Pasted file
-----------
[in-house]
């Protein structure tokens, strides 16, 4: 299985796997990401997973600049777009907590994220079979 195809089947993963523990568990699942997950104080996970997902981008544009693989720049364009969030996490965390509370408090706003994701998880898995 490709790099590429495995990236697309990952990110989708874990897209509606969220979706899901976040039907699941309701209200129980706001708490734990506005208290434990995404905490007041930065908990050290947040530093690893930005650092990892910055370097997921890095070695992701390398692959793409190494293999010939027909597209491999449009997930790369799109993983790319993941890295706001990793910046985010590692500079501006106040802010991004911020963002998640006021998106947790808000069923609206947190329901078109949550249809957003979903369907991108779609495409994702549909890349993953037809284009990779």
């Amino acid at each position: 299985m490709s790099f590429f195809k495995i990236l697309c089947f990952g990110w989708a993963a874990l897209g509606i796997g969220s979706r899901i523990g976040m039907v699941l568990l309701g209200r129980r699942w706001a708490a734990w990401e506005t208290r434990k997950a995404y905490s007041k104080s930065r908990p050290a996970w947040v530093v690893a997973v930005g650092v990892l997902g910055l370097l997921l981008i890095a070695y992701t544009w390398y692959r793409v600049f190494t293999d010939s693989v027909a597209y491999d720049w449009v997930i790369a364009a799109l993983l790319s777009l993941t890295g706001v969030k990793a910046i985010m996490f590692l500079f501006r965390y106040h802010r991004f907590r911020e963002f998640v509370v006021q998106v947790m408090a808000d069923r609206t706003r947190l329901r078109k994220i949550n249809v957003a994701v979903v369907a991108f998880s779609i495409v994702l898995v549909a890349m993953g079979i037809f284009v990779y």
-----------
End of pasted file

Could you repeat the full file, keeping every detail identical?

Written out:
[in-house]
């Protein structure tokens, strides 16, 4: 299985796997990401997973600049777009907590994220079979 195809089947993963523990568990699942997950104080996970997902981008544009693989720049364009969030996490965390509370408090706003994701998880898995 490709790099590429495995990236697309990952990110989708874990897209509606969220979706899901976040039907699941309701209200129980706001708490734990506005208290434990995404905490007041930065908990050290947040530093690893930005650092990892910055370097997921890095070695992701390398692959793409190494293999010939027909597209491999449009997930790369799109993983790319993941890295706001990793910046985010590692500079501006106040802010991004911020963002998640006021998106947790808000069923609206947190329901078109949550249809957003979903369907991108779609495409994702549909890349993953037809284009990779």
């Amino acid at each position: 299985m490709s790099f590429f195809k495995i990236l697309c089947f990952g990110w989708a993963a874990l897209g509606i796997g969220s979706r899901i523990g976040m039907v699941l568990l309701g209200r129980r699942w706001a708490a734990w990401e506005t208290r434990k997950a995404y905490s007041k104080s930065r908990p050290a996970w947040v530093v690893a997973v930005g650092v990892l997902g910055l370097l997921l981008i890095a070695y992701t544009w390398y692959r793409v600049f190494t293999d010939s693989v027909a597209y491999d720049w449009v997930i790369a364009a799109l993983l790319s777009l993941t890295g706001v969030k990793a910046i985010m996490f590692l500079f501006r965390y106040h802010r991004f907590r911020e963002f998640v509370v006021q998106v947790m408090a808000d069923r609206t706003r947190l329901r078109k994220i949550n249809v957003a994701v979903v369907a991108f998880s779609i495409v994702l898995v549909a890349m993953g079979i037809f284009v990779y």